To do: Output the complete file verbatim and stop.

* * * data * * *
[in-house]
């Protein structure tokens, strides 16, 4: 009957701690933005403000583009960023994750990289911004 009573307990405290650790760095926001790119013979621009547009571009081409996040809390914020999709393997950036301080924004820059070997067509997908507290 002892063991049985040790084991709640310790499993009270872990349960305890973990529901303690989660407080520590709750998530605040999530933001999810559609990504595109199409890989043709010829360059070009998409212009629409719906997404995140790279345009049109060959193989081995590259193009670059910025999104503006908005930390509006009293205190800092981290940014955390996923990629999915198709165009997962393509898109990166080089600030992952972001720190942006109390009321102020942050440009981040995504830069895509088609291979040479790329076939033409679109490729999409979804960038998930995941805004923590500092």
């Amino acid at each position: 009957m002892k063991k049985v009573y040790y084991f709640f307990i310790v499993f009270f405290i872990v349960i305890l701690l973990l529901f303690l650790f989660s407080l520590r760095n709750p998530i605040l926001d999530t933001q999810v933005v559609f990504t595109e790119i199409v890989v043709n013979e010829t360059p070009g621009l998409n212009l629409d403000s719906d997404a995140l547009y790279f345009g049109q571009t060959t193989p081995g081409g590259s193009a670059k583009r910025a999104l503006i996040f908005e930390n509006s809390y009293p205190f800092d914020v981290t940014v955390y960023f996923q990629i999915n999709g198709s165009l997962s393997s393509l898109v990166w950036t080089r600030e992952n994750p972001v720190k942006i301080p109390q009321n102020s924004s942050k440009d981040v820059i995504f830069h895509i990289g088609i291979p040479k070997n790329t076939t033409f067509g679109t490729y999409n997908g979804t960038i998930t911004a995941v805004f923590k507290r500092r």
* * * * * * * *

[in-house]
């Protein structure tokens, strides 16, 4: 009957701690933005403000583009960023994750990289911004 009573307990405290650790760095926001790119013979621009547009571009081409996040809390914020999709393997950036301080924004820059070997067509997908507290 002892063991049985040790084991709640310790499993009270872990349960305890973990529901303690989660407080520590709750998530605040999530933001999810559609990504595109199409890989043709010829360059070009998409212009629409719906997404995140790279345009049109060959193989081995590259193009670059910025999104503006908005930390509006009293205190800092981290940014955390996923990629999915198709165009997962393509898109990166080089600030992952972001720190942006109390009321102020942050440009981040995504830069895509088609291979040479790329076939033409679109490729999409979804960038998930995941805004923590500092």
């Amino acid at each position: 009957m002892k063991k049985v009573y040790y084991f709640f307990i310790v499993f009270f405290i872990v349960i305890l701690l973990l529901f303690l650790f989660s407080l520590r760095n709750p998530i605040l926001d999530t933001q999810v933005v559609f990504t595109e790119i199409v890989v043709n013979e010829t360059p070009g621009l998409n212009l629409d403000s719906d997404a995140l547009y790279f345009g049109q571009t060959t193989p081995g081409g590259s193009a670059k583009r910025a999104l503006i996040f908005e930390n509006s809390y009293p205190f800092d914020v981290t940014v955390y960023f996923q990629i999915n999709g198709s165009l997962s393997s393509l898109v990166w950036t080089r600030e992952n994750p972001v720190k942006i301080p109390q009321n102020s924004s942050k440009d981040v820059i995504f830069h895509i990289g088609i291979p040479k070997n790329t076939t033409f067509g679109t490729y999409n997908g979804t960038i998930t911004a995941v805004f923590k507290r500092r």